On last night’s Nightline, retired Justice John Paul Stevens told George Stephanopoulos that in his 34 and a half years of service, “I really think that I’ve thought over a lot of cases I’ve written over the years. And I really wouldn’t want to do any one of them over.” Except for maybe one: the 1976 Jurek v. Texas case wherein the death penalty was upheld as not cruel and unusual. “I think that I came out wrong on that,” he says.
“I thought the court was adopting procedures and rules that would confine the imposition of the death penalty into a very narrow set of cases. And they took special pains to have fair procedures. And over the years, the– I was disappointed to find they expanded the category of cases, rather dramatically later on,” Stevens explained.
Stevens, who was appointed by Republican President Gerald Ford in 1975, says that he was “rather disappointed” to hear GOP debate crowd cheer Rick Perry‘s execution record. “Maybe one believes, as certainly a lot of people sincerely do, that it is an effective deterrent to crime and will in the long run will do more harm than good,” he offers, admitting that he is not, in fact, one of those people. Rather, he suggests that capital punishment’s main function might be otherwise. “Being hard on crime has been– always– is politically popular, let’s put it that way,” he says.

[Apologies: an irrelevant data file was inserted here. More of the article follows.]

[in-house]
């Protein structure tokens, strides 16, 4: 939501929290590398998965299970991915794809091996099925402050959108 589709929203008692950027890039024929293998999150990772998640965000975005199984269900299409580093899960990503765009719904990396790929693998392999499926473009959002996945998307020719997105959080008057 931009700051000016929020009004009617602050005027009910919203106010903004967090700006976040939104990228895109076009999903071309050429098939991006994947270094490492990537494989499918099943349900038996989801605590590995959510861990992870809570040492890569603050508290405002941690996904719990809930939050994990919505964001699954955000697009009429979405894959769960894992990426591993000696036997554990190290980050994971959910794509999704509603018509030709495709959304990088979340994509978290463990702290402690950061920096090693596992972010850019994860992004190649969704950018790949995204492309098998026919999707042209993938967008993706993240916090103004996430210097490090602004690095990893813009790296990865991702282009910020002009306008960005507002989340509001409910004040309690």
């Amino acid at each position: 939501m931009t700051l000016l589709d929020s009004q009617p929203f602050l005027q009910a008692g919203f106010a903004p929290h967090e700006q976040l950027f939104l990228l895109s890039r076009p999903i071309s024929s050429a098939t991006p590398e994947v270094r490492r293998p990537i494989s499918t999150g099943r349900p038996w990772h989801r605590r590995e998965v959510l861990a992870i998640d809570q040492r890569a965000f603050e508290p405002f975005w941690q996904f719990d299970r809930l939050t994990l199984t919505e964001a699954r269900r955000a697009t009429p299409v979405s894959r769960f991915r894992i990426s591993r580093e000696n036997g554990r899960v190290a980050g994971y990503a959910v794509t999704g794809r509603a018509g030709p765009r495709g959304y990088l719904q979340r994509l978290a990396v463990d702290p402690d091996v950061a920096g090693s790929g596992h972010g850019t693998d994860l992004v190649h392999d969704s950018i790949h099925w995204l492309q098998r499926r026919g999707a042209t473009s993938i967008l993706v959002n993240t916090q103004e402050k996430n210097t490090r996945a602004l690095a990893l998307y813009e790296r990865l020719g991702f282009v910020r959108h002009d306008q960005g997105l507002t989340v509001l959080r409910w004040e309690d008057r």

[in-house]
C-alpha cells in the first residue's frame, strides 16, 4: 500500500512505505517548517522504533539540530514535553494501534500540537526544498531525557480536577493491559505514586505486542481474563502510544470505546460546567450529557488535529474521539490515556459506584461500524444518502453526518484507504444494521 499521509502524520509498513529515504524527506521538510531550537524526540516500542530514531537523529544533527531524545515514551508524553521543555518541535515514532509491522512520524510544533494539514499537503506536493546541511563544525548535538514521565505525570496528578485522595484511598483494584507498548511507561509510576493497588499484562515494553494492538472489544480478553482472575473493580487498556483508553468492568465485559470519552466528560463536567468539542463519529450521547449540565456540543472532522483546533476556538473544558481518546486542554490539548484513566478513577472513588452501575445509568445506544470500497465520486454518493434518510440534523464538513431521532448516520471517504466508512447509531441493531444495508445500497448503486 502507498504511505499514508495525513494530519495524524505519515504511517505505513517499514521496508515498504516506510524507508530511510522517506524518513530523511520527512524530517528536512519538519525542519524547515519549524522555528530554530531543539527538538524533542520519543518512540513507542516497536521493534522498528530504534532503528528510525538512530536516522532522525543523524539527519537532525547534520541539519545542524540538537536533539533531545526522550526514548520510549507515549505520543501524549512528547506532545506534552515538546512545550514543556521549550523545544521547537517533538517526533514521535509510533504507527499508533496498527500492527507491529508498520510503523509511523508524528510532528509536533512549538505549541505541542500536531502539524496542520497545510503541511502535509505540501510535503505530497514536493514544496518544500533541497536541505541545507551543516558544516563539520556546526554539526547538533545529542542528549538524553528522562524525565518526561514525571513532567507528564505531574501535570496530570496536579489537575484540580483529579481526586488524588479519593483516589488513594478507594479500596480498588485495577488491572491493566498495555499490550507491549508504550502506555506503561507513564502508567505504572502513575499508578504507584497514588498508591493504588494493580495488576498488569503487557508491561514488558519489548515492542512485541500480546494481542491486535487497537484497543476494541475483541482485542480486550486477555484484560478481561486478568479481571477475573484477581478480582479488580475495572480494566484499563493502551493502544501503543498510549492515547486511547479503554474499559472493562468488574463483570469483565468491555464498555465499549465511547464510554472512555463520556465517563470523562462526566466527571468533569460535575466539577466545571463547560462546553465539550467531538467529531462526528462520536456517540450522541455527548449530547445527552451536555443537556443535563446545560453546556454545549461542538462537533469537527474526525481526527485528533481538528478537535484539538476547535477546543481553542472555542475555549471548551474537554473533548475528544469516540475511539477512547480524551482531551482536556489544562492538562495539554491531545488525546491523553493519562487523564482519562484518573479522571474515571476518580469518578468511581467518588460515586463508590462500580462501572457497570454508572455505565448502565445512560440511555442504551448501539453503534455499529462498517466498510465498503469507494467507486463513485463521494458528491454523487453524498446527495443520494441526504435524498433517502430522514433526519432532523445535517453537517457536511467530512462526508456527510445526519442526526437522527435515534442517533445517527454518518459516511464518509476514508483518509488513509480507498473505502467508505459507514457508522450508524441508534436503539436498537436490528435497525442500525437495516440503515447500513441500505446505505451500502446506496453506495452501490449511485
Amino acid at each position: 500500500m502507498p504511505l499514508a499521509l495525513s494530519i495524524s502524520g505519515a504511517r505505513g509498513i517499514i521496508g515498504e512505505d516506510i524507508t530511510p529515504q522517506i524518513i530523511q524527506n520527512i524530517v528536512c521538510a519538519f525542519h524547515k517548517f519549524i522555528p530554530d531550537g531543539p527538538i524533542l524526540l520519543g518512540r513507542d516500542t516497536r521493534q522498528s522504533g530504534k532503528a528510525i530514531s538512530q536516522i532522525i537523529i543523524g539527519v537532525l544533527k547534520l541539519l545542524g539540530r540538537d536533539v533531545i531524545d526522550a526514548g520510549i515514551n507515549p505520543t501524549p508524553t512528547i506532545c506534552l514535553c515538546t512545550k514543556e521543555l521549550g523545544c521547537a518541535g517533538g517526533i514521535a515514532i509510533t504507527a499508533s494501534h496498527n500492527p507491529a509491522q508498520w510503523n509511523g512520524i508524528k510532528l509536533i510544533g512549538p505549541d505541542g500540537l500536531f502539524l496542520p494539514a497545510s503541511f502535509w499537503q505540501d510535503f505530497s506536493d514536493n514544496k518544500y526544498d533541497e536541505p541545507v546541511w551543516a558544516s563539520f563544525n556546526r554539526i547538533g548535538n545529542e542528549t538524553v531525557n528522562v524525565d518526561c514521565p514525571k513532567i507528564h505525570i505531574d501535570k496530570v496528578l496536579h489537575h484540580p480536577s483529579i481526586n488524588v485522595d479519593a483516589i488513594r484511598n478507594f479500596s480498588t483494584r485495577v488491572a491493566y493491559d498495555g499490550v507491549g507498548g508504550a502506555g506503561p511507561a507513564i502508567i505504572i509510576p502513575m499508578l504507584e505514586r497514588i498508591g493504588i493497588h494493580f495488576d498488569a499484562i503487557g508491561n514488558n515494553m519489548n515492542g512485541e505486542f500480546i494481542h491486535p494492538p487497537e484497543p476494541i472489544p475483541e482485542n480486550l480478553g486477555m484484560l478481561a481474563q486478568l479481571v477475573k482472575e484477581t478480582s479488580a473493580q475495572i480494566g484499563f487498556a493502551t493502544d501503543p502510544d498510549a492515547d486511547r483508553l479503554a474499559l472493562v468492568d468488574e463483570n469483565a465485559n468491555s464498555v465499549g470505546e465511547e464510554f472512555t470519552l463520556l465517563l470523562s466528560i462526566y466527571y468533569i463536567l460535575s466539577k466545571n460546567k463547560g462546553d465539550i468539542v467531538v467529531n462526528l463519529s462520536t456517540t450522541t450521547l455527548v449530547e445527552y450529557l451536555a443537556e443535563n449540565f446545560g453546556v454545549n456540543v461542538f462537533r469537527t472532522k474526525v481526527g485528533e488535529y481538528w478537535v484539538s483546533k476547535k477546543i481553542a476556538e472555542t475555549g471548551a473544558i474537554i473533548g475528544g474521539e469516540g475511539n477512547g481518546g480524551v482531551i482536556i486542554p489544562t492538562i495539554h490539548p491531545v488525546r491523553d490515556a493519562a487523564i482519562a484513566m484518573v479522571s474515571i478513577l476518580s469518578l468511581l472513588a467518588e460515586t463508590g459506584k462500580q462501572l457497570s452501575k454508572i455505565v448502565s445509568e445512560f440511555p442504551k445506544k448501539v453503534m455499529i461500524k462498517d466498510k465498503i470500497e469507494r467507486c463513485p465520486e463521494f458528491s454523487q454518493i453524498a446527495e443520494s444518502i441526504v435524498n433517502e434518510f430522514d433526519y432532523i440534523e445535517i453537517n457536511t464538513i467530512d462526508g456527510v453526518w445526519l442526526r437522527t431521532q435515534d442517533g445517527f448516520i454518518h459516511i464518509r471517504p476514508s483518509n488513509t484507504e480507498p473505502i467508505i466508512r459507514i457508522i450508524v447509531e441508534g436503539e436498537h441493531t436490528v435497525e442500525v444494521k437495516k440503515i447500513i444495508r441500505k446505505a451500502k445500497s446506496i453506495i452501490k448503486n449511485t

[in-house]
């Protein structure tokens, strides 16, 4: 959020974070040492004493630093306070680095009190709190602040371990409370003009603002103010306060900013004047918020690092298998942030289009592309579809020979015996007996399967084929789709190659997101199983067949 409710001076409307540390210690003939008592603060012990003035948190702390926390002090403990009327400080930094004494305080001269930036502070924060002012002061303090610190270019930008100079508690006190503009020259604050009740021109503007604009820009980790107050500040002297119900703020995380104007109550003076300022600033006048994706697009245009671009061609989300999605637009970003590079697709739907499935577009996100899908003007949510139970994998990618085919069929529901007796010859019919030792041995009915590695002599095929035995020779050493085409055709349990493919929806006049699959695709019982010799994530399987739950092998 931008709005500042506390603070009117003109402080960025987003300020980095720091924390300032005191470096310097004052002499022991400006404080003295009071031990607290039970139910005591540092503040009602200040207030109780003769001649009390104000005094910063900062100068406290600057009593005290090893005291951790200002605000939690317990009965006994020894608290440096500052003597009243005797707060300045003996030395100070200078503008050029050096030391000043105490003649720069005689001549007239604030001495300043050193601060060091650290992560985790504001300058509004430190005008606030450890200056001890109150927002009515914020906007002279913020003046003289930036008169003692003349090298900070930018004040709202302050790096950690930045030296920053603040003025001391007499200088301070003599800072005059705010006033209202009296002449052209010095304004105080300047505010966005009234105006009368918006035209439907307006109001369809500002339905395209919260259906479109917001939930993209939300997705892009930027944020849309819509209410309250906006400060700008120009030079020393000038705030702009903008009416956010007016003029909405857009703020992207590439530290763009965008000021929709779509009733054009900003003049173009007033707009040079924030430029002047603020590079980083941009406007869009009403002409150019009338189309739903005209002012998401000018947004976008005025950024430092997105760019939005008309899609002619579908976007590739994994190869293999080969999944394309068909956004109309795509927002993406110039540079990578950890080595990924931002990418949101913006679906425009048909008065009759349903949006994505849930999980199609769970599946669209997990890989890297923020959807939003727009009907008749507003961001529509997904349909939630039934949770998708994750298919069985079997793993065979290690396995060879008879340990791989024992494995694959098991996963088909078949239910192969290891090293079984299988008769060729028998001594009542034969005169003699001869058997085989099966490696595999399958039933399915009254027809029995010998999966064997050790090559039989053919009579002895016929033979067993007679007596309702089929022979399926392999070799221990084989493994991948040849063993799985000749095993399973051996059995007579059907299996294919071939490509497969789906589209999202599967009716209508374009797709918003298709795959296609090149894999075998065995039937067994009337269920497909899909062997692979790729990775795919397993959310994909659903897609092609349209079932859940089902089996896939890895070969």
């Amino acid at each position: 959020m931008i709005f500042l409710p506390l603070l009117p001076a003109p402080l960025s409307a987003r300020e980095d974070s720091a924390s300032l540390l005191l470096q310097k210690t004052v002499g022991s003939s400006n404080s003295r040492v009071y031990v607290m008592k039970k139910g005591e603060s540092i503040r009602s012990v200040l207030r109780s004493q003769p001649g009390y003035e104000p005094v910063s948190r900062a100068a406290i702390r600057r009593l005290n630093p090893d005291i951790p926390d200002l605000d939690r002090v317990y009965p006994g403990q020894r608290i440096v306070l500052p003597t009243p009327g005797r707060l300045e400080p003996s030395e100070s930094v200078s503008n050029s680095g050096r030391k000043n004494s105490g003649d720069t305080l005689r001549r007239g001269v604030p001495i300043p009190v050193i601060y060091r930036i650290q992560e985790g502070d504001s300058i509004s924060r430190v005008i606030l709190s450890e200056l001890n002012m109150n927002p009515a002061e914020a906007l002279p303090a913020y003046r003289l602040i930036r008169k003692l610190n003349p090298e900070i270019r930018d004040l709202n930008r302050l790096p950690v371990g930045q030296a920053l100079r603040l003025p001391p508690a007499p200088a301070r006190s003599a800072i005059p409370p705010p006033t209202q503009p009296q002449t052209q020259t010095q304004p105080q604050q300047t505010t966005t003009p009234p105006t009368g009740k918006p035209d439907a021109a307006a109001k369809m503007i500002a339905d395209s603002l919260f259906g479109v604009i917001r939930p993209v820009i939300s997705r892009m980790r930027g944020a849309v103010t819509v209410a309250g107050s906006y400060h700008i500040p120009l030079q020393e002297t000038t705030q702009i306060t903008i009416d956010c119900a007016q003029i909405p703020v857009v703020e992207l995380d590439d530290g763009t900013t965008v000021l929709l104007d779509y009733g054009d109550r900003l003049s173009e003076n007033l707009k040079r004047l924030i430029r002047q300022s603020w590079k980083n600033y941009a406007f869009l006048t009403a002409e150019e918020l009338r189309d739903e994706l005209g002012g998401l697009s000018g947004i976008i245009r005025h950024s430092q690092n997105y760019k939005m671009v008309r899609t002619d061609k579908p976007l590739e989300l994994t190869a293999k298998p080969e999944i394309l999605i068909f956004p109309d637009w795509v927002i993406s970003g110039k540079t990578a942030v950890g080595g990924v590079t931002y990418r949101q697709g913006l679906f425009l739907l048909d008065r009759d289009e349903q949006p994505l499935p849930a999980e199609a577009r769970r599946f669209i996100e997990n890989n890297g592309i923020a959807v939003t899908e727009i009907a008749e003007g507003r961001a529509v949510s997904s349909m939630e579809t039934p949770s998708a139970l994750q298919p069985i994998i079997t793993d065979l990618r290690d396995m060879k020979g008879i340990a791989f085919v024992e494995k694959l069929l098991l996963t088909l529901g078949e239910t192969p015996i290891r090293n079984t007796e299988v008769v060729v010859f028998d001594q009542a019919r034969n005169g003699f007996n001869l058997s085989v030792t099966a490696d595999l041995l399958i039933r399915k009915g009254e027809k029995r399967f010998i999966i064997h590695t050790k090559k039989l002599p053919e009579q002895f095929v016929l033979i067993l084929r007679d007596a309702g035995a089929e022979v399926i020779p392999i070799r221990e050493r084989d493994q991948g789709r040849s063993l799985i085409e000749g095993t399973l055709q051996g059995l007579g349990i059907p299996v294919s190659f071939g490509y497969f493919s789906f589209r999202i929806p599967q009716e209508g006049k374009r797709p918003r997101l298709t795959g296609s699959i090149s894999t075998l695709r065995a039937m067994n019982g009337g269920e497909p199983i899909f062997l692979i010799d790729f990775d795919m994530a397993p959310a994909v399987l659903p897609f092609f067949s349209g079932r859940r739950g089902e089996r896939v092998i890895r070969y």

And as for whether or not he would uphold President Obama‘s healthcare legislation if it passes through the Courts, he remained mum, offering only advice to current members. “If you’ve got a case to decide, just decide it on the merits,” he said, urging them to work within the realm of constitutional law and not politics. “I think that’s part of the job of a judge,” he counseled. “If a case is there, the judge, the court has a duty to decide it. I think they just have to decide it and not think about that particular consequence.”
Read the full transcript of their conversation here, or watch the video segment below:
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